10 You always wondered what NPO stood for. And now you get to be part of the fastest growing sector of the U.S. economy. According to The Nonprofit Almanac 2008, published by Urban Institute Press, the sector’s role in the economy has expanded by most key measures since 1998. It employs more people, draws in more revenue, and contributes more to the gross domestic product than a decade ago. Climb on board!
9 It’s where the money is. OK, you won’t make an easy million, but with over $300 billion in philanthropy given away annually by individuals, foundations and corporations, the nonprofit sector is a significant part of the U.S. economy. Keep the small change.
8 You get to have “.org” at the end of your email. And if you’re really on top of it, you’ll join with leading edge nonprofits that are leveraging the power of the internet for social marketing, friend-raising and philanthropy. Twitter on, folks.
7 Free hors d’oeuvres provided at many networking events. Relationships are essential to nonprofit success. Take your love of parties (and catered food) to the next level and develop collaborations, partnerships and connections to strengthen your organization. Cheers!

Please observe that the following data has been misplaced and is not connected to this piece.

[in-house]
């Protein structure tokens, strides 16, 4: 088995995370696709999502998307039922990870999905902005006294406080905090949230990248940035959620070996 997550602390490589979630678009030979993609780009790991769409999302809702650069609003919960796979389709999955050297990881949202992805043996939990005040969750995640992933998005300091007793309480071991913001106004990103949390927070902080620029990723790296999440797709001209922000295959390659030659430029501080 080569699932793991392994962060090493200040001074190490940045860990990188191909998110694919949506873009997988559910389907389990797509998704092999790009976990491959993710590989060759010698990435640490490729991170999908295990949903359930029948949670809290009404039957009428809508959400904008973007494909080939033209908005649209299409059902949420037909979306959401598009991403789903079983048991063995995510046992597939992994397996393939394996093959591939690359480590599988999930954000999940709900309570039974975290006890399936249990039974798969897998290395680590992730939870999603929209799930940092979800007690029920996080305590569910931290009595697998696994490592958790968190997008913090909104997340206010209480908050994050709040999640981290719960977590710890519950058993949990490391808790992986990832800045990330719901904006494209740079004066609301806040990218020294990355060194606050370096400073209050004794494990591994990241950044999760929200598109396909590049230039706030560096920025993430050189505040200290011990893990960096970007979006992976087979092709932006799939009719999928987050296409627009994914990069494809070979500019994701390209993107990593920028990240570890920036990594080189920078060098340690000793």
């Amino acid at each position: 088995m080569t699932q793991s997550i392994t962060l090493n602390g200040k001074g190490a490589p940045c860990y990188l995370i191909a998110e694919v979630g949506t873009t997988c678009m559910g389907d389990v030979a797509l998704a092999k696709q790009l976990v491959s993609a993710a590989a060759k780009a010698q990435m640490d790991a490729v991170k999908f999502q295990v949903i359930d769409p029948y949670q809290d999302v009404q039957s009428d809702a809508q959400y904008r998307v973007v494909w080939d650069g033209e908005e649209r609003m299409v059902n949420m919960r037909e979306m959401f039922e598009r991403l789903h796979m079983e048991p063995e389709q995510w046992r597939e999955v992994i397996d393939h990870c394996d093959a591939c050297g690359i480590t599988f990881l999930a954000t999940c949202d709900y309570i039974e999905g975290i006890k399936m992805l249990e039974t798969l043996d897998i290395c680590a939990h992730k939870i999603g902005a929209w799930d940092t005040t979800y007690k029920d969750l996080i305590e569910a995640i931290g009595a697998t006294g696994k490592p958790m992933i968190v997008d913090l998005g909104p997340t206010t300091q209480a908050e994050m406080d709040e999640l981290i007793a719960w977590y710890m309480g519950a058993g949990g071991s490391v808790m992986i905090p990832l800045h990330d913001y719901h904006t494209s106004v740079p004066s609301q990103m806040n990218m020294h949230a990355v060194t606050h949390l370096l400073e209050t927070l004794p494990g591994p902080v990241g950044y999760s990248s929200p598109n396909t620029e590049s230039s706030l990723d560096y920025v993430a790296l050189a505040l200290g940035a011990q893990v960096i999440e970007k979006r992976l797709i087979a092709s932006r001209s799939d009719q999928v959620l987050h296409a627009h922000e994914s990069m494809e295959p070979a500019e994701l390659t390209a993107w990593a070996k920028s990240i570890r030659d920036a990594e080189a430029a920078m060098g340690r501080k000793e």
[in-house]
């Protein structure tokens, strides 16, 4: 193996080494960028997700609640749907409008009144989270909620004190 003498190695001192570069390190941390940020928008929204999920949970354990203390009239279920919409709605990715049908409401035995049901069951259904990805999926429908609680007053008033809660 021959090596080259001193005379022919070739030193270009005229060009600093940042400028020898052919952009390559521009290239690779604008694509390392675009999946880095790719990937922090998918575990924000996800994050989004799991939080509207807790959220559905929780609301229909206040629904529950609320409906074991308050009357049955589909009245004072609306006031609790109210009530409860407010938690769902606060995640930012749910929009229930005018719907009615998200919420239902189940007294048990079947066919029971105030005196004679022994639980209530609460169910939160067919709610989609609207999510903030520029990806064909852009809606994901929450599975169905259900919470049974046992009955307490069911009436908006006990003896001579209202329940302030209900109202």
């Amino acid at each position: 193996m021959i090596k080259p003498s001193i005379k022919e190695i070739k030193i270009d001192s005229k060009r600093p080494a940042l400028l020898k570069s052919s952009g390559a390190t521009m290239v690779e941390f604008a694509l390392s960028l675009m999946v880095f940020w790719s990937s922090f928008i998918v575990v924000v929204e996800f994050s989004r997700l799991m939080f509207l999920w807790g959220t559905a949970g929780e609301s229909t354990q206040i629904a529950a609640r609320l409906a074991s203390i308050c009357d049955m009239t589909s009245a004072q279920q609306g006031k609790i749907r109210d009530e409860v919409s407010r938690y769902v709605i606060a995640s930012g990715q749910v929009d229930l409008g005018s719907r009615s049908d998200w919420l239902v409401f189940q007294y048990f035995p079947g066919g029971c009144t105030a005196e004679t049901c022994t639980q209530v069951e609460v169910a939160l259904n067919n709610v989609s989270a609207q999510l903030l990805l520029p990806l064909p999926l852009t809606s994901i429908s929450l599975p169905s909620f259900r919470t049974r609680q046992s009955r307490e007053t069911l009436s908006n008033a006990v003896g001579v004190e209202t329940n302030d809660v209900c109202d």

6 You didn’t get enough wrangling in your annual dude ranch vacations. Now you can bring those skills to bear with your board, volunteers, staff, donors and constituents. Where else can you have so many diverse groups vying for your attention?
5 It sounds cools to talk about double and triple bottom lines. Profit is so passé. You get to talk about being financially sound while also having a social impact and contributing to an environmentally sustainable world. How cool is that?
4 Tax forms weren’t interesting enough. Now that electronic filing has simplified your personal taxes, you’re ready to ramp it up and figure out the new 990 tax forms for nonprofit organizations that went into effect in 2009. Make tax day exciting again!
3 You wanted to be a juggler, but career paths were limited. You’ll get to apply those hard-earned skills every day in your job as ED. Who said running off to the circus didn’t lead anywhere?
2 People give you stuff. Mary meets Jose, Jose works for a local nonprofit, Mary is impressed, Jose asks Mary to help out, Mary gives Jose a big check. Mary’s check makes a difference in someone’s life. Now that’s a good use of “stuff.”
1 You get to change the world. Enough said.
by Wendy Longwood, JVA Consulting’s Vice-President of Client Services, and a former nonprofit executive director.
To learn more about JVA’s upcoming training for executive directors, go to http://www.jvaconsulting.com/eda